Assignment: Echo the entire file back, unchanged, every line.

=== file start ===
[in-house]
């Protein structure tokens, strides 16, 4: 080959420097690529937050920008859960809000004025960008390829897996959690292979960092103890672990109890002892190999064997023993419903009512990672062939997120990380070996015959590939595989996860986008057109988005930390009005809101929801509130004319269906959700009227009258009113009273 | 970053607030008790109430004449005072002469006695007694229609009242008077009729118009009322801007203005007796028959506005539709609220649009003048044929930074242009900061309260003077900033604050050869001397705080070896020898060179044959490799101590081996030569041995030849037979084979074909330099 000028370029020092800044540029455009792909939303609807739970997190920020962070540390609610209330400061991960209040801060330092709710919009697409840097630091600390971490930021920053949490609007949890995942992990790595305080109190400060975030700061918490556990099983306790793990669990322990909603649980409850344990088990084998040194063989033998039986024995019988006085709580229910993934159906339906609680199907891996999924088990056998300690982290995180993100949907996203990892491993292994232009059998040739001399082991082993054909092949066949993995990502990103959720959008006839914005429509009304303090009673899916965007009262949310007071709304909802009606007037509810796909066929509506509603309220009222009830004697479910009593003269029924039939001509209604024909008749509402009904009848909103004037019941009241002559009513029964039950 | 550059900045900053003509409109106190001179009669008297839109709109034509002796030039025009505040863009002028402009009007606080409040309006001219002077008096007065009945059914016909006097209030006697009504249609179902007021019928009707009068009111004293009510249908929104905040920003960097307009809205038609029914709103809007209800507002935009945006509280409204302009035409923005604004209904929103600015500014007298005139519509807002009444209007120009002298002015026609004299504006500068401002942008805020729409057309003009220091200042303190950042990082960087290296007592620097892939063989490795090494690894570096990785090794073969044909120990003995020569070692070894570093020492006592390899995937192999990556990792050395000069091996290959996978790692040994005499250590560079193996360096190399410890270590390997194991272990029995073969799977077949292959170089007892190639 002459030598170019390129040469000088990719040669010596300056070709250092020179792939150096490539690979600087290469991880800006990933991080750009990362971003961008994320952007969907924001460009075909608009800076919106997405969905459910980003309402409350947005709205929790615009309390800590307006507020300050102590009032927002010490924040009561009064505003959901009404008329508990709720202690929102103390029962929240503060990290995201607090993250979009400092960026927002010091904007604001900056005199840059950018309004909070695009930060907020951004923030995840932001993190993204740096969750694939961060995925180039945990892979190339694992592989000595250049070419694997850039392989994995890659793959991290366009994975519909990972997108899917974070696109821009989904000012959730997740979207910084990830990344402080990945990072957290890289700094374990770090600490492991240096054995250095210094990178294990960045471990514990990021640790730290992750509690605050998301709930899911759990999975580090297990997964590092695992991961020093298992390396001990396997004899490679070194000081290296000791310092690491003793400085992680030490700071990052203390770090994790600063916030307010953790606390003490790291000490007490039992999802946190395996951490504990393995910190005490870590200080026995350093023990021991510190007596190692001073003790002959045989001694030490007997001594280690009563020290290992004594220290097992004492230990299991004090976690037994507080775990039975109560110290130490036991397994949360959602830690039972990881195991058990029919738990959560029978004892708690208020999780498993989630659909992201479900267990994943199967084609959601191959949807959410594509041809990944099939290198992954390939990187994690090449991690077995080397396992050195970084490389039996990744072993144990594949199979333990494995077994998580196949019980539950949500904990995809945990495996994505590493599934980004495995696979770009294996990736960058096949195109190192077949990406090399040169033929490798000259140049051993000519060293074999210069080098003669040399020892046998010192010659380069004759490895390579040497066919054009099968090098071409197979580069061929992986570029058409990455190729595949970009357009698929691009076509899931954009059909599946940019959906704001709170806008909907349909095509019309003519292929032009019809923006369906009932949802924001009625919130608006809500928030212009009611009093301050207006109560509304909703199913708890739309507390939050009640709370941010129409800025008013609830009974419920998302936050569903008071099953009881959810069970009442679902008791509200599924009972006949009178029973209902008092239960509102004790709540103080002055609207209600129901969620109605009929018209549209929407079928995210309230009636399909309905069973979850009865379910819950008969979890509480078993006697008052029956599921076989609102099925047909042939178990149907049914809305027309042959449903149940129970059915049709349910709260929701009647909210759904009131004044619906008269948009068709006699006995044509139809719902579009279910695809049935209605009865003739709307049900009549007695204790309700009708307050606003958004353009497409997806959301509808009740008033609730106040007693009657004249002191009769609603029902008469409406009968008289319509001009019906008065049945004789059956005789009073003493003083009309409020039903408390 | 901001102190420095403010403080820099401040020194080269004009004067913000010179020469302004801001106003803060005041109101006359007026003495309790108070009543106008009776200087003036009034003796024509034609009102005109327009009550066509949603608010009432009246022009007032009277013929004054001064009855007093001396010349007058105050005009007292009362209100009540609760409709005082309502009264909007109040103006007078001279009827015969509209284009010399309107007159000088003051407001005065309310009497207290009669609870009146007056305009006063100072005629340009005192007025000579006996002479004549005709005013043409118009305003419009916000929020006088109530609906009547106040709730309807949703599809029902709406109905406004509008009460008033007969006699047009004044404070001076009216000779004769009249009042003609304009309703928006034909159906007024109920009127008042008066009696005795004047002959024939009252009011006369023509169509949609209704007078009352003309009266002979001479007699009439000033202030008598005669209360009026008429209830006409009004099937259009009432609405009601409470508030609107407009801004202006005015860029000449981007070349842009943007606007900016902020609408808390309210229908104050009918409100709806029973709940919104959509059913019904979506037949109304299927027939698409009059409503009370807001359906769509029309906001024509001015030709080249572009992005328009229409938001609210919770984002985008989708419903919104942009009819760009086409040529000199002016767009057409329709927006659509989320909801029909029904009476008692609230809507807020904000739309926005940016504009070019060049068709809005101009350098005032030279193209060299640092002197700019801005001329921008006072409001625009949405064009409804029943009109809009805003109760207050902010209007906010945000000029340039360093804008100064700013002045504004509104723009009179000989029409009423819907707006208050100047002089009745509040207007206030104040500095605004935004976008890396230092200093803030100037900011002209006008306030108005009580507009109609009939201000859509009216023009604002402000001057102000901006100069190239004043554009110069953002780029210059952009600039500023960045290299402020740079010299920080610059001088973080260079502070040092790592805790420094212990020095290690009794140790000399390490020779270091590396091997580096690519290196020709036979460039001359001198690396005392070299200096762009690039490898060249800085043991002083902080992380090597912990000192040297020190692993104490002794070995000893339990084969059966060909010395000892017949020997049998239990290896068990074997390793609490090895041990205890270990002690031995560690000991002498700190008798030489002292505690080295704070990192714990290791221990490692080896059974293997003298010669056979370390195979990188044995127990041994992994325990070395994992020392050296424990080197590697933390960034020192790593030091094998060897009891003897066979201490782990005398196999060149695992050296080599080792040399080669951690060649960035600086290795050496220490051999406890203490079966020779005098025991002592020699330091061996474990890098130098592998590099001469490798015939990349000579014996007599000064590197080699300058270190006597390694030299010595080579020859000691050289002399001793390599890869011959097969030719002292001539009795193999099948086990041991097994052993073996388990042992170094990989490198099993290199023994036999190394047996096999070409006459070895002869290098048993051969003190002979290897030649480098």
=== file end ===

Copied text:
[in-house]
């Protein structure tokens, strides 16, 4: 080959420097690529937050920008859960809000004025960008390829897996959690292979960092103890672990109890002892190999064997023993419903009512990672062939997120990380070996015959590939595989996860986008057109988005930390009005809101929801509130004319269906959700009227009258009113009273 | 970053607030008790109430004449005072002469006695007694229609009242008077009729118009009322801007203005007796028959506005539709609220649009003048044929930074242009900061309260003077900033604050050869001397705080070896020898060179044959490799101590081996030569041995030849037979084979074909330099 000028370029020092800044540029455009792909939303609807739970997190920020962070540390609610209330400061991960209040801060330092709710919009697409840097630091600390971490930021920053949490609007949890995942992990790595305080109190400060975030700061918490556990099983306790793990669990322990909603649980409850344990088990084998040194063989033998039986024995019988006085709580229910993934159906339906609680199907891996999924088990056998300690982290995180993100949907996203990892491993292994232009059998040739001399082991082993054909092949066949993995990502990103959720959008006839914005429509009304303090009673899916965007009262949310007071709304909802009606007037509810796909066929509506509603309220009222009830004697479910009593003269029924039939001509209604024909008749509402009904009848909103004037019941009241002559009513029964039950 | 550059900045900053003509409109106190001179009669008297839109709109034509002796030039025009505040863009002028402009009007606080409040309006001219002077008096007065009945059914016909006097209030006697009504249609179902007021019928009707009068009111004293009510249908929104905040920003960097307009809205038609029914709103809007209800507002935009945006509280409204302009035409923005604004209904929103600015500014007298005139519509807002009444209007120009002298002015026609004299504006500068401002942008805020729409057309003009220091200042303190950042990082960087290296007592620097892939063989490795090494690894570096990785090794073969044909120990003995020569070692070894570093020492006592390899995937192999990556990792050395000069091996290959996978790692040994005499250590560079193996360096190399410890270590390997194991272990029995073969799977077949292959170089007892190639 002459030598170019390129040469000088990719040669010596300056070709250092020179792939150096490539690979600087290469991880800006990933991080750009990362971003961008994320952007969907924001460009075909608009800076919106997405969905459910980003309402409350947005709205929790615009309390800590307006507020300050102590009032927002010490924040009561009064505003959901009404008329508990709720202690929102103390029962929240503060990290995201607090993250979009400092960026927002010091904007604001900056005199840059950018309004909070695009930060907020951004923030995840932001993190993204740096969750694939961060995925180039945990892979190339694992592989000595250049070419694997850039392989994995890659793959991290366009994975519909990972997108899917974070696109821009989904000012959730997740979207910084990830990344402080990945990072957290890289700094374990770090600490492991240096054995250095210094990178294990960045471990514990990021640790730290992750509690605050998301709930899911759990999975580090297990997964590092695992991961020093298992390396001990396997004899490679070194000081290296000791310092690491003793400085992680030490700071990052203390770090994790600063916030307010953790606390003490790291000490007490039992999802946190395996951490504990393995910190005490870590200080026995350093023990021991510190007596190692001073003790002959045989001694030490007997001594280690009563020290290992004594220290097992004492230990299991004090976690037994507080775990039975109560110290130490036991397994949360959602830690039972990881195991058990029919738990959560029978004892708690208020999780498993989630659909992201479900267990994943199967084609959601191959949807959410594509041809990944099939290198992954390939990187994690090449991690077995080397396992050195970084490389039996990744072993144990594949199979333990494995077994998580196949019980539950949500904990995809945990495996994505590493599934980004495995696979770009294996990736960058096949195109190192077949990406090399040169033929490798000259140049051993000519060293074999210069080098003669040399020892046998010192010659380069004759490895390579040497066919054009099968090098071409197979580069061929992986570029058409990455190729595949970009357009698929691009076509899931954009059909599946940019959906704001709170806008909907349909095509019309003519292929032009019809923006369906009932949802924001009625919130608006809500928030212009009611009093301050207006109560509304909703199913708890739309507390939050009640709370941010129409800025008013609830009974419920998302936050569903008071099953009881959810069970009442679902008791509200599924009972006949009178029973209902008092239960509102004790709540103080002055609207209600129901969620109605009929018209549209929407079928995210309230009636399909309905069973979850009865379910819950008969979890509480078993006697008052029956599921076989609102099925047909042939178990149907049914809305027309042959449903149940129970059915049709349910709260929701009647909210759904009131004044619906008269948009068709006699006995044509139809719902579009279910695809049935209605009865003739709307049900009549007695204790309700009708307050606003958004353009497409997806959301509808009740008033609730106040007693009657004249002191009769609603029902008469409406009968008289319509001009019906008065049945004789059956005789009073003493003083009309409020039903408390 | 901001102190420095403010403080820099401040020194080269004009004067913000010179020469302004801001106003803060005041109101006359007026003495309790108070009543106008009776200087003036009034003796024509034609009102005109327009009550066509949603608010009432009246022009007032009277013929004054001064009855007093001396010349007058105050005009007292009362209100009540609760409709005082309502009264909007109040103006007078001279009827015969509209284009010399309107007159000088003051407001005065309310009497207290009669609870009146007056305009006063100072005629340009005192007025000579006996002479004549005709005013043409118009305003419009916000929020006088109530609906009547106040709730309807949703599809029902709406109905406004509008009460008033007969006699047009004044404070001076009216000779004769009249009042003609304009309703928006034909159906007024109920009127008042008066009696005795004047002959024939009252009011006369023509169509949609209704007078009352003309009266002979001479007699009439000033202030008598005669209360009026008429209830006409009004099937259009009432609405009601409470508030609107407009801004202006005015860029000449981007070349842009943007606007900016902020609408808390309210229908104050009918409100709806029973709940919104959509059913019904979506037949109304299927027939698409009059409503009370807001359906769509029309906001024509001015030709080249572009992005328009229409938001609210919770984002985008989708419903919104942009009819760009086409040529000199002016767009057409329709927006659509989320909801029909029904009476008692609230809507807020904000739309926005940016504009070019060049068709809005101009350098005032030279193209060299640092002197700019801005001329921008006072409001625009949405064009409804029943009109809009805003109760207050902010209007906010945000000029340039360093804008100064700013002045504004509104723009009179000989029409009423819907707006208050100047002089009745509040207007206030104040500095605004935004976008890396230092200093803030100037900011002209006008306030108005009580507009109609009939201000859509009216023009604002402000001057102000901006100069190239004043554009110069953002780029210059952009600039500023960045290299402020740079010299920080610059001088973080260079502070040092790592805790420094212990020095290690009794140790000399390490020779270091590396091997580096690519290196020709036979460039001359001198690396005392070299200096762009690039490898060249800085043991002083902080992380090597912990000192040297020190692993104490002794070995000893339990084969059966060909010395000892017949020997049998239990290896068990074997390793609490090895041990205890270990002690031995560690000991002498700190008798030489002292505690080295704070990192714990290791221990490692080896059974293997003298010669056979370390195979990188044995127990041994992994325990070395994992020392050296424990080197590697933390960034020192790593030091094998060897009891003897066979201490782990005398196999060149695992050296080599080792040399080669951690060649960035600086290795050496220490051999406890203490079966020779005098025991002592020699330091061996474990890098130098592998590099001469490798015939990349000579014996007599000064590197080699300058270190006597390694030299010595080579020859000691050289002399001793390599890869011959097969030719002292001539009795193999099948086990041991097994052993073996388990042992170094990989490198099993290199023994036999190394047996096999070409006459070895002869290098048993051969003190002979290897030649480098």